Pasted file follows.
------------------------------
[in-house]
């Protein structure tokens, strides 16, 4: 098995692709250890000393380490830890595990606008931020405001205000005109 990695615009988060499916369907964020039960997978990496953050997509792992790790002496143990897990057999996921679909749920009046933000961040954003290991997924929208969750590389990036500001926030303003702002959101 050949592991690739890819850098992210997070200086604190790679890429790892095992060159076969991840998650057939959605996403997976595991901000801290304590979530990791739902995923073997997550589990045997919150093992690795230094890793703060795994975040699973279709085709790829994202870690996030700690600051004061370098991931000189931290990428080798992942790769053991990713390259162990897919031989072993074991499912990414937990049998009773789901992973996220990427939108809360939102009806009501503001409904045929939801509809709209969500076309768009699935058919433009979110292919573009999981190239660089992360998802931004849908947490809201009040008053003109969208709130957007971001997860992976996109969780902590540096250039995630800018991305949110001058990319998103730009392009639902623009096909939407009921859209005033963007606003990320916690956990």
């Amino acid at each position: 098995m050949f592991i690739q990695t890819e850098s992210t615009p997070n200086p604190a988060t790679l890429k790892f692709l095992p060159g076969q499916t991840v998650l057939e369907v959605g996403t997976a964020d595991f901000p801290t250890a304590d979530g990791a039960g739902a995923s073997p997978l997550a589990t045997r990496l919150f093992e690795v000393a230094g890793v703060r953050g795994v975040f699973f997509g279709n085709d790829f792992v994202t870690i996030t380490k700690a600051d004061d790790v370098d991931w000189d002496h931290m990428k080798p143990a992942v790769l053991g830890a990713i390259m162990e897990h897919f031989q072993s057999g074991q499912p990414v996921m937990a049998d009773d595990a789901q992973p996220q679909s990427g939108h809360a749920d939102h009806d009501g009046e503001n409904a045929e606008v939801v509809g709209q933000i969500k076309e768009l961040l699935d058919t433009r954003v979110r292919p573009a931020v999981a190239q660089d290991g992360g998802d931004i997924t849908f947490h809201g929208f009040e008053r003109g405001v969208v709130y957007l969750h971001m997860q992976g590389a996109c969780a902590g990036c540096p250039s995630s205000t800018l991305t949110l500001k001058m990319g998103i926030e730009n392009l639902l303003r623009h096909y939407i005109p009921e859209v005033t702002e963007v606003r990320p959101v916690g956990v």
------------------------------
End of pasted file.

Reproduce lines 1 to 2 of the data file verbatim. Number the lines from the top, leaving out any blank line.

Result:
[in-house]
């Protein structure tokens, strides 16, 4: 098995692709250890000393380490830890595990606008931020405001205000005109 990695615009988060499916369907964020039960997978990496953050997509792992790790002496143990897990057999996921679909749920009046933000961040954003290991997924929208969750590389990036500001926030303003702002959101 050949592991690739890819850098992210997070200086604190790679890429790892095992060159076969991840998650057939959605996403997976595991901000801290304590979530990791739902995923073997997550589990045997919150093992690795230094890793703060795994975040699973279709085709790829994202870690996030700690600051004061370098991931000189931290990428080798992942790769053991990713390259162990897919031989072993074991499912990414937990049998009773789901992973996220990427939108809360939102009806009501503001409904045929939801509809709209969500076309768009699935058919433009979110292919573009999981190239660089992360998802931004849908947490809201009040008053003109969208709130957007971001997860992976996109969780902590540096250039995630800018991305949110001058990319998103730009392009639902623009096909939407009921859209005033963007606003990320916690956990």